$4.99 NATIONWIDE SHIPPING - FREE SHIPPING OVER $50

1 comment

How low should you go?

Films about music and musicians almost always feature some of the most comedic and quotable lines in movie history. Not a week goes by in the GuitarHead office without someone throwing around comments from the ‘Blues Brothers’, ‘The Commitments’ or ‘Spinal Tap’ (and let's be honest, Nigel Tufnel explaining that the controls on his Marshall amp “go to 11” will ALWAYS be funny...). We'll never get bored of this, and no, we don't care how geeky that makes us. 

Another marvellous music movie line provides the perfect introduction to this week’s subject. The 2002 comedy biopic '24 Hour Party People' charted the rise of Factory Records and the bands associated with this iconic British label. In one recording studio scene, we see the legendarily mad/irascible production genius Martin Hannett (played by Andy Serkis) interrupting Joy Division bassist Peter Hook (played by Ralf Little) mid-riff, with a rather harsh critique; "You wear it very well! Now play like a f***ing musician!" 

Hook's angry response is most probably due to Hannett's clear insult of his playing. Or is it? Could physical rather than musical vanity be playing a part here? Is this musician feeling affronted by also being mocked for how stylishly low his Rickenbacker is slung? 

Appearances, appearances... 

The desire to emulate one’s icons is one of the most fundamental roots of fashion, and musicians are just as guilty when it comes to the sin of vanity. AT LEAST 20% of the guitarists we know personally were first inspired to pick up the instrument in order to look like (and, hopefully, sound like) everybody from Elvis Presley to Slash.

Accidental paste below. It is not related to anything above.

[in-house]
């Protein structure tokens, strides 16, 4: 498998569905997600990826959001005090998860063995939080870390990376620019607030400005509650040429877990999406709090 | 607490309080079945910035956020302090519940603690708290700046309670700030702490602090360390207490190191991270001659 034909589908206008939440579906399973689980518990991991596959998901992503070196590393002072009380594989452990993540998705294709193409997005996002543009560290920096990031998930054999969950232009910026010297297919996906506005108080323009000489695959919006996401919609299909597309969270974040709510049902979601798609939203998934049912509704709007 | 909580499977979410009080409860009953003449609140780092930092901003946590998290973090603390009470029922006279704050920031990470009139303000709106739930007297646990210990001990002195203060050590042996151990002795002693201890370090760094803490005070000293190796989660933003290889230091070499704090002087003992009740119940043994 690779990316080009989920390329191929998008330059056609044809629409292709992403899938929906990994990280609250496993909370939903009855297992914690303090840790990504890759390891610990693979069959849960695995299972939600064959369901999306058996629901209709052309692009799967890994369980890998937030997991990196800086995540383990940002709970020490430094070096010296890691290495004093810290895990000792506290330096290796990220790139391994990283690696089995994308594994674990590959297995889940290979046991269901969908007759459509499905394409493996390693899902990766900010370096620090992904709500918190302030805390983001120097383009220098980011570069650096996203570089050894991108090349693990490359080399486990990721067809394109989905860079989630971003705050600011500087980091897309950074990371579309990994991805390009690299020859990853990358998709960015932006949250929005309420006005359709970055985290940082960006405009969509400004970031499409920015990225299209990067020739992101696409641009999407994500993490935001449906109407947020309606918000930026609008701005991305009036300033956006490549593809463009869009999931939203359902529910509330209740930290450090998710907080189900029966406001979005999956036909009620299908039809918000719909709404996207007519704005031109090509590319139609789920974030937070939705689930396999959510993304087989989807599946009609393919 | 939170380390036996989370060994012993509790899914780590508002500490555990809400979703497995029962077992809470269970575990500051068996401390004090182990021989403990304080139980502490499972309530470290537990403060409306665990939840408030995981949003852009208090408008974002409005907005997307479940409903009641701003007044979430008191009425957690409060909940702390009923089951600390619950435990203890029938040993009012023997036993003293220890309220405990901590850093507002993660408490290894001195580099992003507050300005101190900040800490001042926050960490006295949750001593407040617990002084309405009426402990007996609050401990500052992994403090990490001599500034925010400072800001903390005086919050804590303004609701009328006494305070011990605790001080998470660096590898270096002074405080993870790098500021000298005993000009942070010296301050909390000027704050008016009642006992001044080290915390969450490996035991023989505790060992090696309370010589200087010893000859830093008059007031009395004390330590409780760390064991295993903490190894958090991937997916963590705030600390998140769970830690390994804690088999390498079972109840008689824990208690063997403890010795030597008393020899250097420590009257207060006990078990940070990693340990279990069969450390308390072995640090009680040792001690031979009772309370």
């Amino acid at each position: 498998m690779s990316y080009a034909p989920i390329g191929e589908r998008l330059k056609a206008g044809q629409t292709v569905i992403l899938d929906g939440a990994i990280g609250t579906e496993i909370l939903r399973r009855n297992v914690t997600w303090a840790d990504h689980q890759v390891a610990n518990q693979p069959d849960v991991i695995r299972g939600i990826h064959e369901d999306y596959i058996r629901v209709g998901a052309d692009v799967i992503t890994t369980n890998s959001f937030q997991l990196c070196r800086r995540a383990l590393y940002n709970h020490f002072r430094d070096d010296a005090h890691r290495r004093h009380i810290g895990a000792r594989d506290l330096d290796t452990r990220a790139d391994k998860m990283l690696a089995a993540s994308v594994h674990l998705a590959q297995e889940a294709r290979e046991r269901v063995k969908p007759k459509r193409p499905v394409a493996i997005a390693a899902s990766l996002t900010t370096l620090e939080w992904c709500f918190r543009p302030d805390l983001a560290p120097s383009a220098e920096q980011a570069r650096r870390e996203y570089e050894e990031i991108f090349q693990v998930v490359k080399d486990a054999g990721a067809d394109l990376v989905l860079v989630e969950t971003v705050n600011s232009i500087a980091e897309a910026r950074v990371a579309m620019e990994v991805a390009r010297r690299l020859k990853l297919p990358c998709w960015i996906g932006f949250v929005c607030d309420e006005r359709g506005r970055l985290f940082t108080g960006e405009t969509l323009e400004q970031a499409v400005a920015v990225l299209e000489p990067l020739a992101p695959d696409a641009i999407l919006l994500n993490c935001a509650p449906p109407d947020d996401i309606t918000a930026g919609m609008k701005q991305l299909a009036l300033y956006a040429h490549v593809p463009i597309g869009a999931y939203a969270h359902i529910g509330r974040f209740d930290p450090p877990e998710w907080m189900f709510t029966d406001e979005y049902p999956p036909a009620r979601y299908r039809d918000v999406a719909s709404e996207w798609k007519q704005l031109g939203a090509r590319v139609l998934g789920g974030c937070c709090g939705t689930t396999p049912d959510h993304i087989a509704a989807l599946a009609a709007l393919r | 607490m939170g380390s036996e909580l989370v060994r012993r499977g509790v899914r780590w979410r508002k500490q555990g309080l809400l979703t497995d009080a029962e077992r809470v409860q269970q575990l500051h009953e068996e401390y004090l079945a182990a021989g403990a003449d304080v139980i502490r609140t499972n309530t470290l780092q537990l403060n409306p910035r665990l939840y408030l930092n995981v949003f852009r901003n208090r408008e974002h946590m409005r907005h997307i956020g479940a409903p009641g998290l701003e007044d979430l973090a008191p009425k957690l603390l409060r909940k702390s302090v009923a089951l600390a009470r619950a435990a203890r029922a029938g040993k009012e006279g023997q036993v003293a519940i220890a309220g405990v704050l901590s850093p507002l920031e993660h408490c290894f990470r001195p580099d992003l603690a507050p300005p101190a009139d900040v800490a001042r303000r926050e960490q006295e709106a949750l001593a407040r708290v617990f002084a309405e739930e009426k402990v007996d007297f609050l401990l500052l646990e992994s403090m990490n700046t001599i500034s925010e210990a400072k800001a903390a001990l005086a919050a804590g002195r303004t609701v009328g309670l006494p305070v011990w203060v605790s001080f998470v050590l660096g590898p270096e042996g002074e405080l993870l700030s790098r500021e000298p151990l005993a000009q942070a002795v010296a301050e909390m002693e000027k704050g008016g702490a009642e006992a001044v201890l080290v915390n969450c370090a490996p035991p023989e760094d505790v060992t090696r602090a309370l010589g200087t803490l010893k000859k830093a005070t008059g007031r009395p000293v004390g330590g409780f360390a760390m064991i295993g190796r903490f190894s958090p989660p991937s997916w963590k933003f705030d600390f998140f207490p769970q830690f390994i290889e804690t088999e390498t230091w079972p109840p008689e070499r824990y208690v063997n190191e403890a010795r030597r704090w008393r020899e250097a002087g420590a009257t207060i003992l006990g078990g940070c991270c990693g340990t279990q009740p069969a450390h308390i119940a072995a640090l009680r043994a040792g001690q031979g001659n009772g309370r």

It's therefore completely fair to regard a guitar just as much a fashion accessory as it is an instrument. And, along with the height of your belt-line or the angle of your hat, you've probably made some conscious or unconscious decisions about how high or low you wear a guitar when it's strapped on purely from an aesthetic perspective. We totally get this - after all, who doesn't want to look cool! 

Form vs Function 

But is there a right or wrong height to have a guitar suspended against your body when playing standing-up? Whilst the simple answer to this question is obviously 'no', it's actually not a simple question to answer. There's a huge variety of opinion banded about by everyone, from professional players and teachers to kids rocking out in garages. And it all ultimately boils down to form vs function - the look of the thing vs the use of the thing. 

Most guitar straps are constructed to allow an adjustable length from approx. 40" to 60", providing the facility to easily position the guitar anywhere from around the chest to around the belt. Longer straps of approx. 70" are also widely available, presenting guitarists with the sub-crotch-height playing position that emerged through rock and punk bands. Clearly many options for us all then. But how do you choose the right one? 

Practicality isn’t a boring word... 

Let’s first dispense with the sensible part of this debate. The most comfortable playing position for any guitarist is almost always seated, with the instrument resting on the knee as designed. This is how most of us practise at home, receive tuition during lessons, and - whatever you might think - how just about every legendary lead guitarist performs their standout solos in a recording studio control room. Setting the strap height so that a seated playing position translates to a standing position means that the guitar will usually be suspended roughly around the lower chest – a posture that many players swear by (including Billy Sheehan, just in case you need any convincing...)